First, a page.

smoke producing coconut husk

Cooking with Smoke Producing Plants

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No, we don’t mean cannabis. Although as soon as I link this on our Facebook page, I’m sure a bunch of you will make that joke, which is fine. That said, you’re not limited to wood when it comes to going low-and-slow in the backyard.

smoke producing coconut husk

Photo by Alexander Mils from Pexels

There are other wood-like flavorings to add to the heat source, but we don’t recommend smoking with them for lengthy periods of time because they create smoke that is very intensely flavored. If you like the flavor of coconut, then smoke or grill fish with a little coconut hull added. Also, grapevines make a tart smoke that can overwhelm poultry or lamb. Use it sparingly. Herbs, such as oregano, sage, thyme, marjoram, rosemary, and basil, used both dried and fresh, can imbue the meat being smoked with their own particular flavor profiles. Since rosemary and sage have woody stems, their thick stems can be used as well as the branches and leaves. As with grapevine, a little herb–in either form–goes a long way.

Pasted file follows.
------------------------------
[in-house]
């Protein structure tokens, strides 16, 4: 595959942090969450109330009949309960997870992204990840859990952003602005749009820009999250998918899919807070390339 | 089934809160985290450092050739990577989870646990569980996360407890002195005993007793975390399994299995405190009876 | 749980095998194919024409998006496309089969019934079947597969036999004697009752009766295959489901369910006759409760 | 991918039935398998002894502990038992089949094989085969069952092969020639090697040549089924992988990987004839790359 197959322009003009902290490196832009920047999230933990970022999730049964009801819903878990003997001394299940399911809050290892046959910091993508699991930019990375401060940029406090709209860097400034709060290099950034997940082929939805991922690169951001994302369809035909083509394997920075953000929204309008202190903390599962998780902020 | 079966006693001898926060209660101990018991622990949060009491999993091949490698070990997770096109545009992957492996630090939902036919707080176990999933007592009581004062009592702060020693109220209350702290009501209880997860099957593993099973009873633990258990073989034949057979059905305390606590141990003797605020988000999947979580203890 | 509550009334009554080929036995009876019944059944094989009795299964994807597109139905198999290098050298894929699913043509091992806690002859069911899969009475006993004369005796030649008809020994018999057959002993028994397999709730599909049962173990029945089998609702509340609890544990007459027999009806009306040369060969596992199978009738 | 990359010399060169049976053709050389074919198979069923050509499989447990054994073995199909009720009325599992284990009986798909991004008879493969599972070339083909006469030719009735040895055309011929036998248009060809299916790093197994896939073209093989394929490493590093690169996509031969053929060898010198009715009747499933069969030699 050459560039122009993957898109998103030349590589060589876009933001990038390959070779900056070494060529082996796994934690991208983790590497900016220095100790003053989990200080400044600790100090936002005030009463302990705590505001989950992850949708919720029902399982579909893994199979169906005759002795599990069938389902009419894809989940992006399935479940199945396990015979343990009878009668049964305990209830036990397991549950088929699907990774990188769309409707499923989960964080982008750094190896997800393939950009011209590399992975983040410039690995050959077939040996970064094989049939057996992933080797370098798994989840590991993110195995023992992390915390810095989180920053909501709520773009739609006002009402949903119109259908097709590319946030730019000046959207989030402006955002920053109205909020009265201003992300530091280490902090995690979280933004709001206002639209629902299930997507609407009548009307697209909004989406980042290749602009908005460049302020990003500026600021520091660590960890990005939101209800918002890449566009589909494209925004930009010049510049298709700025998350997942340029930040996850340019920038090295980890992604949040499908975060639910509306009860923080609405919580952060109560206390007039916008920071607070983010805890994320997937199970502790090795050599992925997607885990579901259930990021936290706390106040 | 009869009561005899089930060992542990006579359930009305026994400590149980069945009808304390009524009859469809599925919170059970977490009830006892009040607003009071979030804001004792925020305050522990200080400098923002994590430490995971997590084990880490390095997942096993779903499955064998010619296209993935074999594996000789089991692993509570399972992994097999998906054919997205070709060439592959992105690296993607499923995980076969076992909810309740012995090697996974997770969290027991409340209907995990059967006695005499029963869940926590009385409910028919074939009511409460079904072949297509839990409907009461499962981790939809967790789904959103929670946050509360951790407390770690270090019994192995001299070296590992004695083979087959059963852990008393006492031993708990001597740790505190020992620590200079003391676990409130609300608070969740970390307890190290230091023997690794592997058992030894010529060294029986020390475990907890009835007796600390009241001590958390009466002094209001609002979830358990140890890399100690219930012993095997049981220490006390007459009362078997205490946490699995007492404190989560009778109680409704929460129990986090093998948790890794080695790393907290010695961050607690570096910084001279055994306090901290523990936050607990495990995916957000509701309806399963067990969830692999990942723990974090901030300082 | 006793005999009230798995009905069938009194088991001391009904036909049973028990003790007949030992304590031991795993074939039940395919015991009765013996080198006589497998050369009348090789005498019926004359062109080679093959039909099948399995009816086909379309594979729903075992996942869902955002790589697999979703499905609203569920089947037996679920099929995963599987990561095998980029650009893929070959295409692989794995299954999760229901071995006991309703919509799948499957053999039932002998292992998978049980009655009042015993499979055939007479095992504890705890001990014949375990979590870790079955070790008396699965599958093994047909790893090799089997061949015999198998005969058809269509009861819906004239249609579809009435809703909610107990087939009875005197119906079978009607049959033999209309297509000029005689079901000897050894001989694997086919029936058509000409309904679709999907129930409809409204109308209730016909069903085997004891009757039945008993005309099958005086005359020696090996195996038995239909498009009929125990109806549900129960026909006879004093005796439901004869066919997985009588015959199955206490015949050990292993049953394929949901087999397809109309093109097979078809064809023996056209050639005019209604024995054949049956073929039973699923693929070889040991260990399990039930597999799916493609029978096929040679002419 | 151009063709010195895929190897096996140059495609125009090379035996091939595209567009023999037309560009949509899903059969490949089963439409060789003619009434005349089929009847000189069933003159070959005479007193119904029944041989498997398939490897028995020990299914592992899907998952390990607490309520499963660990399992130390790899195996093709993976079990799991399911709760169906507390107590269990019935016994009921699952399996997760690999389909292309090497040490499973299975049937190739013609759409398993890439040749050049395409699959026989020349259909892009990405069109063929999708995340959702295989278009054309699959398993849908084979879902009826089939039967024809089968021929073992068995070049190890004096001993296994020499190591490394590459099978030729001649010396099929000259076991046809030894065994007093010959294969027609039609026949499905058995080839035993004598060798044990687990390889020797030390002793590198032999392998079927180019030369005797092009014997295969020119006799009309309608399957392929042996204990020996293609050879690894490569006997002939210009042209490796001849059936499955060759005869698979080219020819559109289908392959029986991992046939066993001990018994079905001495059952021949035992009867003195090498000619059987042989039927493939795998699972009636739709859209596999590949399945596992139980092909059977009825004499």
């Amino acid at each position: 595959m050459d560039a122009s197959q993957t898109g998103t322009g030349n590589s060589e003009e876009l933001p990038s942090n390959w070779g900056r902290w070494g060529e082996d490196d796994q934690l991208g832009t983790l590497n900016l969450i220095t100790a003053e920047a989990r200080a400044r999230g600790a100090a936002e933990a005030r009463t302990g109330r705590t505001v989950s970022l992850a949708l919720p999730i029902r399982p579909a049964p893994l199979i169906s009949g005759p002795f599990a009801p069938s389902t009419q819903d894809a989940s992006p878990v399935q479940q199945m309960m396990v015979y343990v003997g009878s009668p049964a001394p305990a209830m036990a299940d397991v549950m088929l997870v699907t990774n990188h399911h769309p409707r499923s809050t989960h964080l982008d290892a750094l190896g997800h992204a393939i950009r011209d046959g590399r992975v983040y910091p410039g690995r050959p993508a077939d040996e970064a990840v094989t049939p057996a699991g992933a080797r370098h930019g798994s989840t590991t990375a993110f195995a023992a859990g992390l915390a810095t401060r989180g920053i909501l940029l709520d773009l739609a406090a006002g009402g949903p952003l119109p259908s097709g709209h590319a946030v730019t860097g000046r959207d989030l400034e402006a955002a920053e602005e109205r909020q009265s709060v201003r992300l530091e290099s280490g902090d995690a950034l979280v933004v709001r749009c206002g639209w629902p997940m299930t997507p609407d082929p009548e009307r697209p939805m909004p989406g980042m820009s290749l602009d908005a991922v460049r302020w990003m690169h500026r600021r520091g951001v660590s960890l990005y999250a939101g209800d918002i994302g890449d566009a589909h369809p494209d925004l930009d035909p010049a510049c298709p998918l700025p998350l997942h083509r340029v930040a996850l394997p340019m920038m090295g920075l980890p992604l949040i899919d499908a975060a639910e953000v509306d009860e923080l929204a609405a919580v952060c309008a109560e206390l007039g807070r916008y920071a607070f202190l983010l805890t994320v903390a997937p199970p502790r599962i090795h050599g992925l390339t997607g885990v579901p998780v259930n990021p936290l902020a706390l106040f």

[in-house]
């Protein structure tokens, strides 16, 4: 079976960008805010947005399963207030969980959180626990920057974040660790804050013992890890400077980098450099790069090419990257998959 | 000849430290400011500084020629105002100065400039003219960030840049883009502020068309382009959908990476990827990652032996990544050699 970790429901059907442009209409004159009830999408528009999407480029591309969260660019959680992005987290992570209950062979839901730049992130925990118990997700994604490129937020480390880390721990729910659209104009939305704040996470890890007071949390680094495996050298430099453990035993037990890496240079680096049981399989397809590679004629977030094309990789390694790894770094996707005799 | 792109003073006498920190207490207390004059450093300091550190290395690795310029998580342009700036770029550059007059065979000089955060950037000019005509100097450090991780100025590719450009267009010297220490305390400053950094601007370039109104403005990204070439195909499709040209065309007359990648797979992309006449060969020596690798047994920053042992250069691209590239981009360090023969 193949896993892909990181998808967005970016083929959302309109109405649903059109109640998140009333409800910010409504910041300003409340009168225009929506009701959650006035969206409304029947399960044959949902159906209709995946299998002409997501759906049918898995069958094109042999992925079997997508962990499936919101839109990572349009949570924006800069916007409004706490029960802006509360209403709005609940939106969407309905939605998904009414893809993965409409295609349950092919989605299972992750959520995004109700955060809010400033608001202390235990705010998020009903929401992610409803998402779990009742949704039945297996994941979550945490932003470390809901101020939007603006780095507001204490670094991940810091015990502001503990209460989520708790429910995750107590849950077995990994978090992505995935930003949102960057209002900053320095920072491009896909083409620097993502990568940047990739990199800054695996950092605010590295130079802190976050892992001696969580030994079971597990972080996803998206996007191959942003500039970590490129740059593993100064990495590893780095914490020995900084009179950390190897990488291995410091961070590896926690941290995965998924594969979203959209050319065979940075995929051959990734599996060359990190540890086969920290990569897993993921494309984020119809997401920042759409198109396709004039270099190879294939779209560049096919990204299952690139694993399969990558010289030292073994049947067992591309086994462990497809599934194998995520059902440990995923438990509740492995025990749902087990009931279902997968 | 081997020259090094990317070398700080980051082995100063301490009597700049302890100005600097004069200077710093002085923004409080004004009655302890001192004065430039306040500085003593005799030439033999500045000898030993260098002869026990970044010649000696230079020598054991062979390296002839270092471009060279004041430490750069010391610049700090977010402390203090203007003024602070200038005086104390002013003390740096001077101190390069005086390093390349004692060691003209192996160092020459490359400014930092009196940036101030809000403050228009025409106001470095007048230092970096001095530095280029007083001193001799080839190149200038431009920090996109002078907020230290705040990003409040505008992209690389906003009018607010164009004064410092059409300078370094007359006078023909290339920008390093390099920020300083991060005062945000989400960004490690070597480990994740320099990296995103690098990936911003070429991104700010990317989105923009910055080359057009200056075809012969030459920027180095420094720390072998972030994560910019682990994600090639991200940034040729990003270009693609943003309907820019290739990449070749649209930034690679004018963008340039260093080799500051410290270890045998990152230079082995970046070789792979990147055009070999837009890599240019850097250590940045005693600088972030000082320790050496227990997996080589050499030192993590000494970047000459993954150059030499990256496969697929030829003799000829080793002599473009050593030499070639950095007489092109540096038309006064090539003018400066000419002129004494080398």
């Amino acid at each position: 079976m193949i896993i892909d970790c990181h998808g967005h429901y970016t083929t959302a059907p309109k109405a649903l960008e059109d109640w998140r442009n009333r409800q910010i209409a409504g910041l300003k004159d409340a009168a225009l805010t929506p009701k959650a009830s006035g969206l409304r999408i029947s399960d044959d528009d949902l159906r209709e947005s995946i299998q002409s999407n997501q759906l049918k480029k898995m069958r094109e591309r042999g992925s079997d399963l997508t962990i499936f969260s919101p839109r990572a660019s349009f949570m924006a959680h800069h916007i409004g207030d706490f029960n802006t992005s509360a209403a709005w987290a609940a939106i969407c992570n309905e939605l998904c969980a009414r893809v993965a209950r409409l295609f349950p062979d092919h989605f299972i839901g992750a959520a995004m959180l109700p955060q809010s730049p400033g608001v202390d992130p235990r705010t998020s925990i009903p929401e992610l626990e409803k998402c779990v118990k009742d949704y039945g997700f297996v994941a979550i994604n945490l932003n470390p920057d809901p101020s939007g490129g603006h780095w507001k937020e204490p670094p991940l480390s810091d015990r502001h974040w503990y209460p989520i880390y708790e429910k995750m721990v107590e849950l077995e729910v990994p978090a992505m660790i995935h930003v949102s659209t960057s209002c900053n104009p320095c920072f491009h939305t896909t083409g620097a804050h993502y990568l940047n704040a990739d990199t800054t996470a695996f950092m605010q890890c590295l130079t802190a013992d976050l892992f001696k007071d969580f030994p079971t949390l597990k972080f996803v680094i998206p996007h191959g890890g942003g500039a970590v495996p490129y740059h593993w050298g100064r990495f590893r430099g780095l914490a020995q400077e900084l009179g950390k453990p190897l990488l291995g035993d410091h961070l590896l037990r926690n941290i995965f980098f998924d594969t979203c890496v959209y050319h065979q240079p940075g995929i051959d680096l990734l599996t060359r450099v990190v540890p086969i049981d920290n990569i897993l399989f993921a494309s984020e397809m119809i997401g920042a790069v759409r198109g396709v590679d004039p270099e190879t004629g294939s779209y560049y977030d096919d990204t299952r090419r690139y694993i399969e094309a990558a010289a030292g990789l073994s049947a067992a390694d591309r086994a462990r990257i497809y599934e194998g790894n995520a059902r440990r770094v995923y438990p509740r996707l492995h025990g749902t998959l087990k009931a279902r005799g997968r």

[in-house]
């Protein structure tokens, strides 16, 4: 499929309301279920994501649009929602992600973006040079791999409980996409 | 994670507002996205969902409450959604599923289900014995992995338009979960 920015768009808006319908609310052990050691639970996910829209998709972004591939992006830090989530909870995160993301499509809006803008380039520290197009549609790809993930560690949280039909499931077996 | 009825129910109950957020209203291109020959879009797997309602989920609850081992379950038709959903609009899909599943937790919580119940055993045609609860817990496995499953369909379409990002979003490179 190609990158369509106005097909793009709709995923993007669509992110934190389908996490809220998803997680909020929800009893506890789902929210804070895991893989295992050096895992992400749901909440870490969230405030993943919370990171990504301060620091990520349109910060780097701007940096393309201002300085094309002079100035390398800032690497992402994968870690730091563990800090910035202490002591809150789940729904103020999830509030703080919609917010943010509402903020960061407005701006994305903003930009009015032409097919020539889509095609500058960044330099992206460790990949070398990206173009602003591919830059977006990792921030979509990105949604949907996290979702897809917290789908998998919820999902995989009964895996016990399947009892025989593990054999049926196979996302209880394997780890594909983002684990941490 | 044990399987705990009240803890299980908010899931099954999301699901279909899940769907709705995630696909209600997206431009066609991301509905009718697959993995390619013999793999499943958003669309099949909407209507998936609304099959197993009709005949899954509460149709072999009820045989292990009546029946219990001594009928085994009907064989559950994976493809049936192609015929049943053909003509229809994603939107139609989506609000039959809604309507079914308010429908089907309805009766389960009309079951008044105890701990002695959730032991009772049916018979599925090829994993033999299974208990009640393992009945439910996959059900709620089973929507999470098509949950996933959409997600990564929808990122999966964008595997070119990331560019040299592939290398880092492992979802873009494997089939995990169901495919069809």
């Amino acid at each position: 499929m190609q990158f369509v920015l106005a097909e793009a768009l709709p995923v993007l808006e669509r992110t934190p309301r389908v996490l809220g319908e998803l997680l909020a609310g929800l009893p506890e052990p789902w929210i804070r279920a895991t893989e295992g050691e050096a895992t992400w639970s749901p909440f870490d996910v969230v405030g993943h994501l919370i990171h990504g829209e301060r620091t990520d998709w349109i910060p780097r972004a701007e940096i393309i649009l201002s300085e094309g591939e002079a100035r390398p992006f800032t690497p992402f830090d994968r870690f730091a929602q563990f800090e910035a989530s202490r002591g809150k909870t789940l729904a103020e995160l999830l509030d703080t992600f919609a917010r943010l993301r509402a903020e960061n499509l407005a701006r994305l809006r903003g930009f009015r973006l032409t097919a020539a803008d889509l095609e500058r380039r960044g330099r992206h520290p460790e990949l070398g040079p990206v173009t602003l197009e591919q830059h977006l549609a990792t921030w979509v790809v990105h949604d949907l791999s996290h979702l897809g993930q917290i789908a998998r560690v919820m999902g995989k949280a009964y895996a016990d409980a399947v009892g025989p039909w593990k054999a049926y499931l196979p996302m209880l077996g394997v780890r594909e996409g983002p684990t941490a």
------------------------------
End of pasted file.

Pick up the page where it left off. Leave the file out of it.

Yes, I know. The tea smoking mix looks like potpourri. No, you can’t have my man card.

Incidentally, do not burn chile pods to flavor grilled or smoked meat. The pods produce an acrid smoke–so irritating that Native Americans burned huge piles of them in an attempt to use gas warfare against the invading Conquistadors. It didn’t work with the Conquistadors and it won’t work with your Cornish game hen. Apply the chile in the rubs used to flavor the meat, or in the basting sauce, or in the barbecue sauce used to finish it on the table. Or maybe in all of them.

Editor’s Note: Our sister site has a good Smoking 101 story with more information just like this. Click here to check it out.

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Managing Editor | Mark is a freelance journalist based out of Los Angeles. He’s our Do-It-Yourself specialist, and happily agrees to try pretty much every twisted project we come up with.

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